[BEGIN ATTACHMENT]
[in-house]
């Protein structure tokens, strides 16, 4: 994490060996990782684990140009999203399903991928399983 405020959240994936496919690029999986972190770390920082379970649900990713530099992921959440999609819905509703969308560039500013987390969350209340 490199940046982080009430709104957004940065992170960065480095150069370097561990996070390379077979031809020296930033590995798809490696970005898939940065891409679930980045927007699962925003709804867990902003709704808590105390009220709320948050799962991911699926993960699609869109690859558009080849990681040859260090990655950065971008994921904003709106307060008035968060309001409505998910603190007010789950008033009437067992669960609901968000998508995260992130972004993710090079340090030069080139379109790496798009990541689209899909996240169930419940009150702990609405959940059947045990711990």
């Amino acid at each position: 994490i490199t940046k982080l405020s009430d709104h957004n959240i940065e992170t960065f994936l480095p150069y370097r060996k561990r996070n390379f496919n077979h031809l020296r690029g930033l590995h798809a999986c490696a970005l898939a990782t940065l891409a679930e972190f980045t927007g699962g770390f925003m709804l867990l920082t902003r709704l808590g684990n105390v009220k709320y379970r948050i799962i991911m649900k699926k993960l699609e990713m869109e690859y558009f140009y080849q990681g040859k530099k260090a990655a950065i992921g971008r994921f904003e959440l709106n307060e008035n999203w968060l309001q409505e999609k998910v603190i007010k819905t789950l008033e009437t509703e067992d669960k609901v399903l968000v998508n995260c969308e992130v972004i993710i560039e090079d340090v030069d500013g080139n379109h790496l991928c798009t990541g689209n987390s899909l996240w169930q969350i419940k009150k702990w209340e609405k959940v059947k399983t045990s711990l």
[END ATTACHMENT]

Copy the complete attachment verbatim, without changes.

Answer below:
[in-house]
């Protein structure tokens, strides 16, 4: 994490060996990782684990140009999203399903991928399983 405020959240994936496919690029999986972190770390920082379970649900990713530099992921959440999609819905509703969308560039500013987390969350209340 490199940046982080009430709104957004940065992170960065480095150069370097561990996070390379077979031809020296930033590995798809490696970005898939940065891409679930980045927007699962925003709804867990902003709704808590105390009220709320948050799962991911699926993960699609869109690859558009080849990681040859260090990655950065971008994921904003709106307060008035968060309001409505998910603190007010789950008033009437067992669960609901968000998508995260992130972004993710090079340090030069080139379109790496798009990541689209899909996240169930419940009150702990609405959940059947045990711990």
């Amino acid at each position: 994490i490199t940046k982080l405020s009430d709104h957004n959240i940065e992170t960065f994936l480095p150069y370097r060996k561990r996070n390379f496919n077979h031809l020296r690029g930033l590995h798809a999986c490696a970005l898939a990782t940065l891409a679930e972190f980045t927007g699962g770390f925003m709804l867990l920082t902003r709704l808590g684990n105390v009220k709320y379970r948050i799962i991911m649900k699926k993960l699609e990713m869109e690859y558009f140009y080849q990681g040859k530099k260090a990655a950065i992921g971008r994921f904003e959440l709106n307060e008035n999203w968060l309001q409505e999609k998910v603190i007010k819905t789950l008033e009437t509703e067992d669960k609901v399903l968000v998508n995260c969308e992130v972004i993710i560039e090079d340090v030069d500013g080139n379109h790496l991928c798009t990541g689209n987390s899909l996240w169930q969350i419940k009150k702990w209340e609405k959940v059947k399983t045990s711990l």